After a horrific event like a terror attack, your children may have questions.
And what's worse, they may themselves feel threatened as they struggle to grasp what has happened.
Tragedies like the terror attacks in Brussels can be hard for someone of any age to process. But such disturbing incidents can be especially hard for children.
Here's how experts recommend talking about similar tragedies to them.
One therapist who has written a book on parenting says if a child is five or younger, they don't need to know anything about the tragedy or be exposed to the media coverage.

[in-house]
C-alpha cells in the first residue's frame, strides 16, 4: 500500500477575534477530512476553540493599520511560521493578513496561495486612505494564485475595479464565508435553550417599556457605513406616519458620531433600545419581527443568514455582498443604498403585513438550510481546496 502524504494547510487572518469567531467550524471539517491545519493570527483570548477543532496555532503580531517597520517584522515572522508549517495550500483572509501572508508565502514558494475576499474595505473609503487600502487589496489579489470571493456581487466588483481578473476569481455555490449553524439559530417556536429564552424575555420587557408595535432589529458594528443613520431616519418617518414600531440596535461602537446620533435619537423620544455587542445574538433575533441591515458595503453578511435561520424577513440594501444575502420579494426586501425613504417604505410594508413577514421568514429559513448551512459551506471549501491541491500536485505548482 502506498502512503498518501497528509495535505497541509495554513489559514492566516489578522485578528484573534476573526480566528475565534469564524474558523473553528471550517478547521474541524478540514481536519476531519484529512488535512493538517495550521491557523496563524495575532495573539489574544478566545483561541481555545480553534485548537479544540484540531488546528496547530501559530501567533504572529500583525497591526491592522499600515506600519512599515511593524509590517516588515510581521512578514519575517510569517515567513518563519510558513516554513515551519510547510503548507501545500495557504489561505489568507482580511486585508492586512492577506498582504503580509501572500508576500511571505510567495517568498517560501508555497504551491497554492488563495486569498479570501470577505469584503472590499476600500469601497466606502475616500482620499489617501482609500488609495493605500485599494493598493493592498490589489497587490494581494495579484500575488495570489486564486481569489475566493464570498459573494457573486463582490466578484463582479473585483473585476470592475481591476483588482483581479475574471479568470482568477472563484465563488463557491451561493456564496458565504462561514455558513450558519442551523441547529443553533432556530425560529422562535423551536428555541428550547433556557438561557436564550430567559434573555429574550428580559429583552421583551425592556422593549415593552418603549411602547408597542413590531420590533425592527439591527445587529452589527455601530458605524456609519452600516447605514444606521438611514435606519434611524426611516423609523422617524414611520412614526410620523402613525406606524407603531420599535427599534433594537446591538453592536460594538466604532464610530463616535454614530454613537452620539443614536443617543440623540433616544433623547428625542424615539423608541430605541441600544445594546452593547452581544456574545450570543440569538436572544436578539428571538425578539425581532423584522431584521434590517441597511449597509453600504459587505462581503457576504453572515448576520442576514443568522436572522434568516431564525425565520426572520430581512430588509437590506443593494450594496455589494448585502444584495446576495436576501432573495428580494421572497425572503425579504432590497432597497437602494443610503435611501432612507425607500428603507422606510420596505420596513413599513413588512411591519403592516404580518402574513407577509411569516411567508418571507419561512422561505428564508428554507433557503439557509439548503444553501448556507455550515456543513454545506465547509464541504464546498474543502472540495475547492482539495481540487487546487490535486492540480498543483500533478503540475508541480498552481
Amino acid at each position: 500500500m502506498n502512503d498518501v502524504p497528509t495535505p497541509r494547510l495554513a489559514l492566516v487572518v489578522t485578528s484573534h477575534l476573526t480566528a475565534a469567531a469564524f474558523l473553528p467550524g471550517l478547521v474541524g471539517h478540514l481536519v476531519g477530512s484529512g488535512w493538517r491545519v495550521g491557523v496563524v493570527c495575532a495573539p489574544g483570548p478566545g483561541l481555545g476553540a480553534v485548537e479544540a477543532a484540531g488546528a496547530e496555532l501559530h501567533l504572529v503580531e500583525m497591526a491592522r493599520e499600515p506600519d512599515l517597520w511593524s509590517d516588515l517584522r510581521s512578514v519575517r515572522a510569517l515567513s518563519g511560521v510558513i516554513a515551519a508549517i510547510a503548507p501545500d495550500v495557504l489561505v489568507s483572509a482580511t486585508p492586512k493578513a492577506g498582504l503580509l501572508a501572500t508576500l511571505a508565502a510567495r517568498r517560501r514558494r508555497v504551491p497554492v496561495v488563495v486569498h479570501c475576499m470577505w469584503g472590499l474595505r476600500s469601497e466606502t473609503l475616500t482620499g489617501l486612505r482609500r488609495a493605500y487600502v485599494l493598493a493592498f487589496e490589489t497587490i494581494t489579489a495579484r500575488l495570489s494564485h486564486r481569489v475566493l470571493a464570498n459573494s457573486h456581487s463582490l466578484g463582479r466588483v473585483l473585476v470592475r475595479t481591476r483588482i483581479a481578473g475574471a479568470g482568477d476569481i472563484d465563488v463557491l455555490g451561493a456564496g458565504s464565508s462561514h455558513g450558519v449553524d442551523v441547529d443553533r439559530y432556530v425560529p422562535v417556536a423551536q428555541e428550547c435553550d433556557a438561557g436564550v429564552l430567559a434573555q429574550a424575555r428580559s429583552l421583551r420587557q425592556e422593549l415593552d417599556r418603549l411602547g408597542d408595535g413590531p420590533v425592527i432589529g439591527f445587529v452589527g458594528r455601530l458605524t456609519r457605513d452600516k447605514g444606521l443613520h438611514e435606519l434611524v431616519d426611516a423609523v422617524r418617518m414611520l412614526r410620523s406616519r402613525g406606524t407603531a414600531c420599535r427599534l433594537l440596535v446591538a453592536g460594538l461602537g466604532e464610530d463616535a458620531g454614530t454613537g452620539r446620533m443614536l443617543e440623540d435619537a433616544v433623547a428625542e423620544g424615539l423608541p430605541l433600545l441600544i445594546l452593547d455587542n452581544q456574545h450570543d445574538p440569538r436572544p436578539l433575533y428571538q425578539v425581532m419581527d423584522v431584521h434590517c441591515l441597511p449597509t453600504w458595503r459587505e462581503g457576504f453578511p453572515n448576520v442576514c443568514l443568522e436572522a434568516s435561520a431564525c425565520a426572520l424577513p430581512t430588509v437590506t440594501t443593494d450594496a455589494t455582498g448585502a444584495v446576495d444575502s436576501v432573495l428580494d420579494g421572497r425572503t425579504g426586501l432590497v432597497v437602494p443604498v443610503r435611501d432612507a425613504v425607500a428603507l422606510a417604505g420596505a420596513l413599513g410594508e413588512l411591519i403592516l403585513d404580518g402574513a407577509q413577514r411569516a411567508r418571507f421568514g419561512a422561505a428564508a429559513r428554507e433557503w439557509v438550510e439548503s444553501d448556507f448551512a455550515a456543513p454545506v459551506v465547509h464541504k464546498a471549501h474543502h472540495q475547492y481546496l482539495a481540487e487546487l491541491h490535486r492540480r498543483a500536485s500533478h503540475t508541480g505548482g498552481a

At ages six to 11, they can know the most basic of facts but they shouldn't be in front of the television absorbing information that is too mature for them.
Researchers point to studies that found children who had heavier exposure to the September 11th attacks had more difficulty dealing with anxiety.
One New York University psychiatrist says reassurance is one of the most important things a parent can provide to their child.
The message he says is to communicate to them that you're doing everything you can to keep them safe, without giving false reassurances.
Parents should also be mindful of any changes in their children's behavior in the wake of a tragedy.
How to talk to kids about tragedy
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